Your Pasta Shape Matters A Lot More Than You'd Think

variety of dried pasta shapes
variety of dried pasta shapes - denio109/Shutterstock

There are so many kinds of noodles you may need a guide to pasta shapes to navigate them all. But what do you do with such variety? Well, with a great many pasta shapes comes a great responsibility: picking the right one. The form your pasta takes has a huge impact on your dish as a whole — so while you may be accustomed to focusing purely on the sauce, you can't make the right match without showing some love to the noodle itself.

Choosing the correct pasta doesn't have to be a complicated battle. The wrong noodle will leave your sauce swimming at the bottom of your bowl, while the right one will give you a bite full of flavor. When selecting your pasta, think of your sauce and how certain noodles are designed to trap ingredients within their twists and turns while others have a more open structure for catching sauce, and still others let the sauce stick more easily. Turning your attention to the qualities of your pasta sauce will be the key to accompanying it with the right pasta shape.

Read more: 11 Of The Best Cooking Tips From Bobby Flay

Match Your Pasta Shape To The Sauce You're Using

pasta dishes with different sauces
pasta dishes with different sauces - Pinkybird/Getty Images

Nobody likes a bland bite of food, especially when pasta is designed to be the vessel for other ingredients in your dish. While pastas such as fusilli and wagon wheel have fun shapes, they also have a job to do: those shapes have crevices for sauces to sink into. That's why curly noodles such as rotini or cavatappi are often served with a chunky meat or vegetable sauce -- the bulkier ingredients have a place to nestle within the pasta's nooks. This can also be applied to finer yet still thick sauces, like how the herbs in basil pesto rest in the troughs of a traditional twirly gemelli noodle.

But what about using a less chunky sauce? Remember this helpful hint: Smooth sauces like simple noodles. Pastas such as farfalle, lasagna, and fettuccine have a flatter surface area meaning your Alfredo or marinara will completely blanket your pasta. A rich sauce will coat a flat pasta more evenly, given there are no hidden spaces for the sauce to clump inside of. Note that oil-based sauces are better suited to long, thin pasta that will swim in the sauce and soak up the oils more readily. Also, pairing a lighter buttery sauce like cacio e pepe with hearty spaghetti gives you the slurping satisfaction of a classic pasta experience.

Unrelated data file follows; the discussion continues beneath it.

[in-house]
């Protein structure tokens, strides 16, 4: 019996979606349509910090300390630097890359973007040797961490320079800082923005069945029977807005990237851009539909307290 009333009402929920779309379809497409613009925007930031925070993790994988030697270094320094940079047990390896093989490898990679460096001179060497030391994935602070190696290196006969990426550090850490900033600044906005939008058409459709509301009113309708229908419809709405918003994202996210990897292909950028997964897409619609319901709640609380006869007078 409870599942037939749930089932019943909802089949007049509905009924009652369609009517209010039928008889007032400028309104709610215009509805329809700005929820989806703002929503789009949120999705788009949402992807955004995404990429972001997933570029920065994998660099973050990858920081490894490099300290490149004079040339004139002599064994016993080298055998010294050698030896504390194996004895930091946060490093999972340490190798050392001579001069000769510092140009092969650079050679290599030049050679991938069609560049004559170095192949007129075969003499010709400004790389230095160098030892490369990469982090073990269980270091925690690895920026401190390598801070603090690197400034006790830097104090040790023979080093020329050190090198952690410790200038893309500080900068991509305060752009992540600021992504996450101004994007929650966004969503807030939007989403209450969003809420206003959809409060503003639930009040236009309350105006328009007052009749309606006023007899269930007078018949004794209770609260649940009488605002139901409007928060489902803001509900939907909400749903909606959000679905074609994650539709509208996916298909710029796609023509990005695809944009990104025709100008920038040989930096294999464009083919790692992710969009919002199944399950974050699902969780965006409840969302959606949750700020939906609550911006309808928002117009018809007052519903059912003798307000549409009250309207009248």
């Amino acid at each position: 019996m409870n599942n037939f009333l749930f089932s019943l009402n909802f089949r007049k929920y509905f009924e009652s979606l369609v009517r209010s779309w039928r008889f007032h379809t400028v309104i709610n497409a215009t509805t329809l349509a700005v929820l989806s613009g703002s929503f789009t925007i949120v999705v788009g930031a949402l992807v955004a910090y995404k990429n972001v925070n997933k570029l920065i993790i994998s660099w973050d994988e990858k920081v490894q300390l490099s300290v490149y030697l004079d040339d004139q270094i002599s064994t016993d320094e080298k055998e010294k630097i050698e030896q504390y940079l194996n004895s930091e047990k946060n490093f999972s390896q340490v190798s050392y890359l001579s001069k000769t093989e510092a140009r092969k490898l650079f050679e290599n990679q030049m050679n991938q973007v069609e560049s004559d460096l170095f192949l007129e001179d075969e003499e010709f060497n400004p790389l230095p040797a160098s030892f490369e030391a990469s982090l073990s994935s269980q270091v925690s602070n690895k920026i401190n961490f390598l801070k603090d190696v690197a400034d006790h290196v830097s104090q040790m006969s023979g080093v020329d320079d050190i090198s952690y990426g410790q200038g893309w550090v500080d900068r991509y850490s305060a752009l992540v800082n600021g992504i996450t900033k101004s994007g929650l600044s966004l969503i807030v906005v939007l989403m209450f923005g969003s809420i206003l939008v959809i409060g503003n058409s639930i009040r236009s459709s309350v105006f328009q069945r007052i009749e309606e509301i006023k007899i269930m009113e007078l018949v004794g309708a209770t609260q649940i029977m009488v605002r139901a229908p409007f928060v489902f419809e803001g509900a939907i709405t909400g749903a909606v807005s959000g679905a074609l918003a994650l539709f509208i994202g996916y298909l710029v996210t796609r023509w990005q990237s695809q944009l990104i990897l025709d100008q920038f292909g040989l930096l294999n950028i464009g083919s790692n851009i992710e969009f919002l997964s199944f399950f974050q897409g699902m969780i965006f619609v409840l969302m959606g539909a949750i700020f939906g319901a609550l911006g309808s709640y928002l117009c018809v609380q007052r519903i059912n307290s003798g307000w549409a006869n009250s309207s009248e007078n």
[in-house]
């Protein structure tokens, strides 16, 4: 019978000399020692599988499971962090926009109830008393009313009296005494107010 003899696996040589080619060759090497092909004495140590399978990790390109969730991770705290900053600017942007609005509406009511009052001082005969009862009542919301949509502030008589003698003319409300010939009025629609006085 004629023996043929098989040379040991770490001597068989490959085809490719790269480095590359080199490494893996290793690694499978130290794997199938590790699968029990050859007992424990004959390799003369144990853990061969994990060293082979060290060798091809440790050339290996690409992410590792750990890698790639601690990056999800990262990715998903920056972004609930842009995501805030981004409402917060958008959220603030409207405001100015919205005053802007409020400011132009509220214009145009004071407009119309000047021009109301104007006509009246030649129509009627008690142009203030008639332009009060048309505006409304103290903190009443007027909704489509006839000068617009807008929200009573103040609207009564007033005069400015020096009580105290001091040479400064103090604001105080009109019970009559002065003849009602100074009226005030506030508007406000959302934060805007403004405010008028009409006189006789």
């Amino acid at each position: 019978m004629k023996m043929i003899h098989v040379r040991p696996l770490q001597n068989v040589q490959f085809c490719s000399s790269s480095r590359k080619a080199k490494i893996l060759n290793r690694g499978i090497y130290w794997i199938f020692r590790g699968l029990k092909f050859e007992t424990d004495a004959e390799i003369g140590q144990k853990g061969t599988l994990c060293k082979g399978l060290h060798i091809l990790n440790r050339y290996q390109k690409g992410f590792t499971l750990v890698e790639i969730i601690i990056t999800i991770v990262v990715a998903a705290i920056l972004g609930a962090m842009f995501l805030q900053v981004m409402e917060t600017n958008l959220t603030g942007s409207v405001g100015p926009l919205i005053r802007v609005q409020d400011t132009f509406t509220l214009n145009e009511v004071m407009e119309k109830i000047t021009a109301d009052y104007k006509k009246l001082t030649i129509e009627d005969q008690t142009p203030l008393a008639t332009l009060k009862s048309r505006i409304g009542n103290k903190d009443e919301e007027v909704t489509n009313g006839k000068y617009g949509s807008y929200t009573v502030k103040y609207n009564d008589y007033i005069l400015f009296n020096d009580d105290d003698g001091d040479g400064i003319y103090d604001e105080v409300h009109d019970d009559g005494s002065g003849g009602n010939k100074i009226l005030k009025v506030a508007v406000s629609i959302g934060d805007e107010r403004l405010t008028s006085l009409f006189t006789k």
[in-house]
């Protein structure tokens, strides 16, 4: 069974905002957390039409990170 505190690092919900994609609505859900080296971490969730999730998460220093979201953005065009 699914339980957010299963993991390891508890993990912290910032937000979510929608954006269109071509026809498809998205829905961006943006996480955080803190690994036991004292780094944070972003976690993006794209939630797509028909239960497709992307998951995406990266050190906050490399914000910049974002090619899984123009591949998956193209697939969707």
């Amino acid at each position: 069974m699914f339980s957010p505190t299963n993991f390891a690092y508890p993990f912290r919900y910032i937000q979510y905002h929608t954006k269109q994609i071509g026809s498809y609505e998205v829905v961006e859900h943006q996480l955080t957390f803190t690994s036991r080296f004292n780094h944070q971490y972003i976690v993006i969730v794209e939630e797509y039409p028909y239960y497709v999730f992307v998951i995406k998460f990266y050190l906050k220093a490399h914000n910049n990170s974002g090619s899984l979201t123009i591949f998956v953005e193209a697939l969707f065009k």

More Ways To Marry Your Pasta To Your Sauce

spaghetti added to cream sauce in pan
spaghetti added to cream sauce in pan - Andrii Pohranychnyi/Getty Images

Tubular pastas such as penne or ziti serve as the wrapping paper for the gift of sauce. While a traditional Bolognese ragu may be served with pappardelle or fettuccine, many recipes opt for a tube-shaped noodle like rigatoni that allows the sauce to settle inside. The larger the tube, the chunkier the ingredients can be. Speaking of size, we can't count out smaller pastas like stelline and orzo which are perfect in soups or broths. They're scoopable and very filling -- and are usually served in a lighter broth that doesn't weigh them down, or a simple soup where the pasta isn't lost amongst chunkier ingredients.

Now, you can't just dump the sauce on top of a pile of plain noodles. Avoid sauceless bites by finishing the pasta in the sauce itself. Simply heat your sauce on high in a large saucepan and remove your noodles from their boiling water a minute early to add them directly into the sauce. As they finish cooking they'll absorb the flavor of the sauce while getting evenly coated. Ladle some of the pasta water into the pan with the sauce and pasta to help them cling to one another.

Starting with the right pasta shapes for your sauce and finishing your dish with these tips will make for the perfect pairing. But if you can't find the exact shape you're looking for, go for a similar shape and style — they're usually grouped next to each other at the store for ease.

Read the original article on The Daily Meal